Combine the yeast and sugar with a little of the warm water, and set aside until mixture is frothy. Sift the flour and salt into a large bowl, and make a well in the center. Add the yeast mixture, along with the remaining warm water. Using your hands, work the mixture into a dough, adding more water if necessary. Transfer dough to a lightly floured surface and knead until pliable and springy, about 5 minutes. Place dough in an oiled bowl, turning to coat, cover with a damp cloth and let rise in a warm place until dough doubles in size, about 1 hour.
Punch down risen dough and knead on a lightly floured surface. Roll into a log and cut into 2 to 3 equal pieces. Roll each piece into a ball, place on floured surface and let rest 30 minutes under a towel.
Preheat oven to 450 degrees F, and preheat baking sheets, tiles, or a baking stone.
Prepare the filling: Melt the butter in a skillet, add the onion and saute until softened, 5 to 7 minutes. Add the garlic and saute another minute. Transfer onion mixture to a large bowl, add remaining ingredients, and mix thoroughly with your fingertips. If mixture seems too dry, add a teaspoon of water.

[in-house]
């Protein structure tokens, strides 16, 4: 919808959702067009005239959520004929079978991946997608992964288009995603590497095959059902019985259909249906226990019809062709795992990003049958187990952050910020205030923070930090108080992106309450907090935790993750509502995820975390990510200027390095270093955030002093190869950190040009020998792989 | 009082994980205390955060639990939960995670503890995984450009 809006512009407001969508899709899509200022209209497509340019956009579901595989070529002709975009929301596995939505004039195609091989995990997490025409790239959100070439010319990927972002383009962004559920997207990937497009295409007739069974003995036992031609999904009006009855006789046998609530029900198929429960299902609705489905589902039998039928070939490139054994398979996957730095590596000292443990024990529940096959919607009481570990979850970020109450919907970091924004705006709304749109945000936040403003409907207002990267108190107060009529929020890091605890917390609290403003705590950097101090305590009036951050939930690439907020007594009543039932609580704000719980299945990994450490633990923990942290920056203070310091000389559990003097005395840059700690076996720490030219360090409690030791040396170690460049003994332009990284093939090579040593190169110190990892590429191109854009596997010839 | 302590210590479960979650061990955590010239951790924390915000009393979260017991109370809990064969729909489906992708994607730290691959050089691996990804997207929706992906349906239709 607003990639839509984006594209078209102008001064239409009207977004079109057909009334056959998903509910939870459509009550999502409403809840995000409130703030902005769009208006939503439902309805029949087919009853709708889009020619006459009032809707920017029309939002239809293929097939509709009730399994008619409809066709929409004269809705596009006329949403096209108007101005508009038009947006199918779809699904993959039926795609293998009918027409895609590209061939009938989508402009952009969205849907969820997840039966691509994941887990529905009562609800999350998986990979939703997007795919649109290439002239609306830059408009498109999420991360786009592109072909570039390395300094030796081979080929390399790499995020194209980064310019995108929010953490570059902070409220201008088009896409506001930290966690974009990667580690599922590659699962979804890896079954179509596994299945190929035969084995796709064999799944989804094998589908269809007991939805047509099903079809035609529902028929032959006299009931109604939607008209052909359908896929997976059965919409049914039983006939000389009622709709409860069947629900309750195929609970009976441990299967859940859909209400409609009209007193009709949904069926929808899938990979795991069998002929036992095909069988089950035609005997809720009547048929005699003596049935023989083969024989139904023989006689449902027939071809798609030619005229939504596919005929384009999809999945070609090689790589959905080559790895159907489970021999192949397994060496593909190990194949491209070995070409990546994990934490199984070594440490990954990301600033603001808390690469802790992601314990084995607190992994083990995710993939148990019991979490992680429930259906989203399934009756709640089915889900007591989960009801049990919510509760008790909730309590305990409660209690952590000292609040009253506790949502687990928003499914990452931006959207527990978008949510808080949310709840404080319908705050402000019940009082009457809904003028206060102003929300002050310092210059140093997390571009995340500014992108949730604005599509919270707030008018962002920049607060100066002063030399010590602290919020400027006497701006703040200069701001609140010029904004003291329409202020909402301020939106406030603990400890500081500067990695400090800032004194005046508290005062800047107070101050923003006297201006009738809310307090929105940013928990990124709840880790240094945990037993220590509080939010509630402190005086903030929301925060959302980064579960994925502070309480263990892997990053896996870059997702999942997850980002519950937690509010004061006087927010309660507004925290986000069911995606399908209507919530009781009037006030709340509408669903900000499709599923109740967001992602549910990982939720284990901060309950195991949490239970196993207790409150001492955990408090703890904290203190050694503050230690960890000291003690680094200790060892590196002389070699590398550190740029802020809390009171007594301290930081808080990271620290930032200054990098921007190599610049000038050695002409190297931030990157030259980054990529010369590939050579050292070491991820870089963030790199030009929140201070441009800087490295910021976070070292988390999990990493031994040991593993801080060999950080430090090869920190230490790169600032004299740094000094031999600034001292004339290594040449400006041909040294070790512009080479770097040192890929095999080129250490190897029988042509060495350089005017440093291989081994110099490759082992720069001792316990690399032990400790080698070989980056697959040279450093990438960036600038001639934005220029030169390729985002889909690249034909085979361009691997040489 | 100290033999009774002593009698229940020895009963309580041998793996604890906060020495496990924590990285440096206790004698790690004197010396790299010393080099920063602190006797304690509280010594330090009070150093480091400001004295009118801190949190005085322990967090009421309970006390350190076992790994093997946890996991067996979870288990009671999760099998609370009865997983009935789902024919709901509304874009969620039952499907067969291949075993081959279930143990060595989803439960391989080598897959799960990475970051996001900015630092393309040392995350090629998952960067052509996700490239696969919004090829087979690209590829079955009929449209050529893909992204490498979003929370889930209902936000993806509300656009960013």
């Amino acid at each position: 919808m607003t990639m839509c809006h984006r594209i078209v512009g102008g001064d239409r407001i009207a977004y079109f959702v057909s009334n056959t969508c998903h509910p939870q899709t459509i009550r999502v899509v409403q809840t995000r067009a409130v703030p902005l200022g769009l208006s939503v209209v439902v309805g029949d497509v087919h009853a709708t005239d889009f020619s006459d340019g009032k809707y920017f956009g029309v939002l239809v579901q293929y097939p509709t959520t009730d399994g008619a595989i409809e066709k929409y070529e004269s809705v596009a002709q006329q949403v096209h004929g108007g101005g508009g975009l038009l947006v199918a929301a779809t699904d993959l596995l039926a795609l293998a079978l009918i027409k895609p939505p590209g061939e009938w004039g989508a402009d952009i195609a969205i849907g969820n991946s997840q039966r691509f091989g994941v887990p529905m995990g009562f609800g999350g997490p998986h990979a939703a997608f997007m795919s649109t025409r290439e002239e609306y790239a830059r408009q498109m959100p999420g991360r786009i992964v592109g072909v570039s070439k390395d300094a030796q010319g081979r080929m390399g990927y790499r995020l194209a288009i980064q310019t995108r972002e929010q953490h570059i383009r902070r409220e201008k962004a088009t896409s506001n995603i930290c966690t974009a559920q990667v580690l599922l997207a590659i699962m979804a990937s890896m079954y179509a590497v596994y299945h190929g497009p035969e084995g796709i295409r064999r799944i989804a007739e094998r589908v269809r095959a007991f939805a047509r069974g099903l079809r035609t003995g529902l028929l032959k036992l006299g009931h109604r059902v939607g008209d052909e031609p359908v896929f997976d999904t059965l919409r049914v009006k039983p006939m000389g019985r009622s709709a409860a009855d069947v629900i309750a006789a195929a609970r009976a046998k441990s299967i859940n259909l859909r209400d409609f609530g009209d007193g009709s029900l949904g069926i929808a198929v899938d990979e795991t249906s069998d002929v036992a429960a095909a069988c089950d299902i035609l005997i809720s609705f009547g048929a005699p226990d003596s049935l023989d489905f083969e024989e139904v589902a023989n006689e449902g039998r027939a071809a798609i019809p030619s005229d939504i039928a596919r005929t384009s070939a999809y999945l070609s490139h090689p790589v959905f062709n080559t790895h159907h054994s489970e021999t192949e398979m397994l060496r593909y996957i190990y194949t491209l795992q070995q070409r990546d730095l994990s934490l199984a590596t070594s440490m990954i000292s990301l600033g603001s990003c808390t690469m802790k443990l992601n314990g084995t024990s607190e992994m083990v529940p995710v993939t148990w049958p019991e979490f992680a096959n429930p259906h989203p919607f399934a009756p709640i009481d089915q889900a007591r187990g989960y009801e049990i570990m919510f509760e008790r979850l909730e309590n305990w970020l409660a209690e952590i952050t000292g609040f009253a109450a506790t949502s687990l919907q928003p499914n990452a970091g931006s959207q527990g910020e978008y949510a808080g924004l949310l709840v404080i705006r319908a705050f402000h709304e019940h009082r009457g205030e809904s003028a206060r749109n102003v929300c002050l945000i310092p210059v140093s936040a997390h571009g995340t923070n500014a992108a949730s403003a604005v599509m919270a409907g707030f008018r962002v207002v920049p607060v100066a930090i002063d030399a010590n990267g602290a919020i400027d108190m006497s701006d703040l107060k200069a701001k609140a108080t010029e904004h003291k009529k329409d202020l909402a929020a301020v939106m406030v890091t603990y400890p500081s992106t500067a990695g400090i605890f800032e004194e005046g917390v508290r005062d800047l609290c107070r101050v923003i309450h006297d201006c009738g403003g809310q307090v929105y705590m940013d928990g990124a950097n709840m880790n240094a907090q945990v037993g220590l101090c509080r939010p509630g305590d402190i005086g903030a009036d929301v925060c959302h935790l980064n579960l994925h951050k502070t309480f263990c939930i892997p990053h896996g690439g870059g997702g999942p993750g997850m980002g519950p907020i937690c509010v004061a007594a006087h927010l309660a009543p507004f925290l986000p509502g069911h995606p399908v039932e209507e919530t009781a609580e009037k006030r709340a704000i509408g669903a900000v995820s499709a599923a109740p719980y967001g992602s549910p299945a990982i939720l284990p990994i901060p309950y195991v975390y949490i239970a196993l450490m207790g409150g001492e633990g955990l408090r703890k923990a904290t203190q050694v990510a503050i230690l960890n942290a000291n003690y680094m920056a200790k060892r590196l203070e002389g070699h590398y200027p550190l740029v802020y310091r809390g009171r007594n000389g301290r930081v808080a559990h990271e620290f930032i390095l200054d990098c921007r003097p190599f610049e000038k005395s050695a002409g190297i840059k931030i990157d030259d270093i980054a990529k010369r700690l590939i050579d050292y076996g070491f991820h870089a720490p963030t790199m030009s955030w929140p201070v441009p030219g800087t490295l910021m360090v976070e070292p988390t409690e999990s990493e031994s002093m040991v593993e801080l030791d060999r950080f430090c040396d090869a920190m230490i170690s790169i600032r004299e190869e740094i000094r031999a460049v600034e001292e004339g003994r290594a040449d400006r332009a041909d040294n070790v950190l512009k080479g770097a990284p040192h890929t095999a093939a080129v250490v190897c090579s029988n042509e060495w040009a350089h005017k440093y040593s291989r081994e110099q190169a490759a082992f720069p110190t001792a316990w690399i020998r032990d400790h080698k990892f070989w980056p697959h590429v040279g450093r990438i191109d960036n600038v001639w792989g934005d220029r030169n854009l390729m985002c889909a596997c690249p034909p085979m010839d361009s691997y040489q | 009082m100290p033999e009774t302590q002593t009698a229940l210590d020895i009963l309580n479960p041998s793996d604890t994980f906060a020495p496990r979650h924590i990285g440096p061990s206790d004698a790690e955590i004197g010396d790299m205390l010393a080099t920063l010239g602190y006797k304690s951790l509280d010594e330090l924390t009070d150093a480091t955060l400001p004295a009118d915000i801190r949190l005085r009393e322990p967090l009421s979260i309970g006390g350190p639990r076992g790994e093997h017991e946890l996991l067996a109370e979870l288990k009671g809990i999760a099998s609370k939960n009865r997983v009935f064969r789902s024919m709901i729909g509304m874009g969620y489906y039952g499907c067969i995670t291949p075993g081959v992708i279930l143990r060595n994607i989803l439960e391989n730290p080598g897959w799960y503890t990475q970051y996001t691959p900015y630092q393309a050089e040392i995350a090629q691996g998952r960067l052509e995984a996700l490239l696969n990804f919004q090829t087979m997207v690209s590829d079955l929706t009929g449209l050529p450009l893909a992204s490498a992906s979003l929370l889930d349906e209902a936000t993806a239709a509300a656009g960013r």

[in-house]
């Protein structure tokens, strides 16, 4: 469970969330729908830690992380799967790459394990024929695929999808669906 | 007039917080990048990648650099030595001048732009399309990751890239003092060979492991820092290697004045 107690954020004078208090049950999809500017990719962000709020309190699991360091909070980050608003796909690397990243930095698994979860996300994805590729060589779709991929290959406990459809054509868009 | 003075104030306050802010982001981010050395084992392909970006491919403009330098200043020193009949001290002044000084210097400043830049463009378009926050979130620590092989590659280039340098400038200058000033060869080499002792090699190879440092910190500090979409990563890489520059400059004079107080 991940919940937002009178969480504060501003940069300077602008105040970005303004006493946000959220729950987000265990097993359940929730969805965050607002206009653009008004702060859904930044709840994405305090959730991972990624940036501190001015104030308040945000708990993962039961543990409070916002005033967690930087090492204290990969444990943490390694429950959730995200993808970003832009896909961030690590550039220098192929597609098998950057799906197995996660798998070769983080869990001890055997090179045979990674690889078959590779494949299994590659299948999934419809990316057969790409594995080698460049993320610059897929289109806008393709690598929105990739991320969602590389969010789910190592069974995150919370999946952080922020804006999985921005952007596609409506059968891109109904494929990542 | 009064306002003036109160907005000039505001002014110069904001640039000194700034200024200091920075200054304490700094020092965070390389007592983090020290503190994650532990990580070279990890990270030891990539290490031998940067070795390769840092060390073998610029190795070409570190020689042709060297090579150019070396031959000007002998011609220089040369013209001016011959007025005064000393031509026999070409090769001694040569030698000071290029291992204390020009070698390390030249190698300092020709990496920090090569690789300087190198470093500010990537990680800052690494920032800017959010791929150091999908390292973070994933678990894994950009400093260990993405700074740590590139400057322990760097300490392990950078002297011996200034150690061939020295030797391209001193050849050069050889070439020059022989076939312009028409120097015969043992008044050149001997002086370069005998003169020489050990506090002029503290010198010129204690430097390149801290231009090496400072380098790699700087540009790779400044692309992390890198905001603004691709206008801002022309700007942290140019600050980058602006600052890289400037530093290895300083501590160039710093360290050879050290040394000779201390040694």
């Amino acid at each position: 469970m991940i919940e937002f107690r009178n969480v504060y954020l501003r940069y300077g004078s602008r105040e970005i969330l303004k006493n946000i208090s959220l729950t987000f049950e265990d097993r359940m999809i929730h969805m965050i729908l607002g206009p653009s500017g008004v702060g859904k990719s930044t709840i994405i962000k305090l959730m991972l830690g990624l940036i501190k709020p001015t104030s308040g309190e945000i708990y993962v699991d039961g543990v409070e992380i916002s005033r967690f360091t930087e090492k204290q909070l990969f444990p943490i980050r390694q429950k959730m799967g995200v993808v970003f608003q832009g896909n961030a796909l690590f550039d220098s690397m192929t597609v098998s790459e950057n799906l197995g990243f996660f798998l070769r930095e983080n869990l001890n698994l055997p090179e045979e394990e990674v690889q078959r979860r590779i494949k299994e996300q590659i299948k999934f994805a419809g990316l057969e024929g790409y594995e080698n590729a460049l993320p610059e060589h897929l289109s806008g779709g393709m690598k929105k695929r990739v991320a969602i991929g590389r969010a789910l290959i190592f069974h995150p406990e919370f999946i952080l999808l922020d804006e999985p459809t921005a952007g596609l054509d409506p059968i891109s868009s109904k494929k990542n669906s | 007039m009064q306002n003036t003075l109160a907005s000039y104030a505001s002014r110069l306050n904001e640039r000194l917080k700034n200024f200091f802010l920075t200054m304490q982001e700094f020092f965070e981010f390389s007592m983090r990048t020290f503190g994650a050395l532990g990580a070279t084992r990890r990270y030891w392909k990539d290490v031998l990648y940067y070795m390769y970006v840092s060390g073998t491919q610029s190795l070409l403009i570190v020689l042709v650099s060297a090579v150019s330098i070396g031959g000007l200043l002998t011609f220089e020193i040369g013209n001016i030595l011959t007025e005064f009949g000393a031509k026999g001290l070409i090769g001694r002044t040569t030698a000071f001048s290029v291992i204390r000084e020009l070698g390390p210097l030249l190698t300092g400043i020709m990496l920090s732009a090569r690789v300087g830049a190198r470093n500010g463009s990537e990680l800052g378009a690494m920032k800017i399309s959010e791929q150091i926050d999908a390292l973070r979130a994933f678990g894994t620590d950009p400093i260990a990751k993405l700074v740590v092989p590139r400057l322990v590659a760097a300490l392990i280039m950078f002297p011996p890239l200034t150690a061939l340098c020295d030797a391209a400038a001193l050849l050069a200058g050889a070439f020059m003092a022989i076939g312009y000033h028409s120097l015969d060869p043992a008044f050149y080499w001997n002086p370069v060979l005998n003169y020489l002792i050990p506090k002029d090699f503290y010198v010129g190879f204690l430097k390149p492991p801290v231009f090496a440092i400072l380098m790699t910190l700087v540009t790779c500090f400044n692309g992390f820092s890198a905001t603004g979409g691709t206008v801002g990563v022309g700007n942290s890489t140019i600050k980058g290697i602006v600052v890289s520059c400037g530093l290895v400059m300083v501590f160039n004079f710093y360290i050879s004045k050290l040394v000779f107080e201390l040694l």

Place a ball of dough on a floured surface and roll into a round, flat circle, about 1/8-inch thick. Place the round on the oiled, preheated baking sheets or tiles. Brush the top with olive oil and spread with a thin, even layer of the meat filling, leaving a 1/2-inch border around the edge. Repeat with remaining dough and filling.
Bake for 12 to 15 minutes. The dough should still be soft enough to roll up.
Squeeze a little lemon juice over each of the hot lahmacuns, and serve immediately either flat or rolled up into cones.
For the alternative filling: Mix all the filling ingredients in a bowl and blend thoroughly. Spread a thin layer on each circle of dough. Proceed with recipe, but bake for only 6 to 8 minutes.
c.1997, M.S. Milliken & S. Feniger, all rights reserved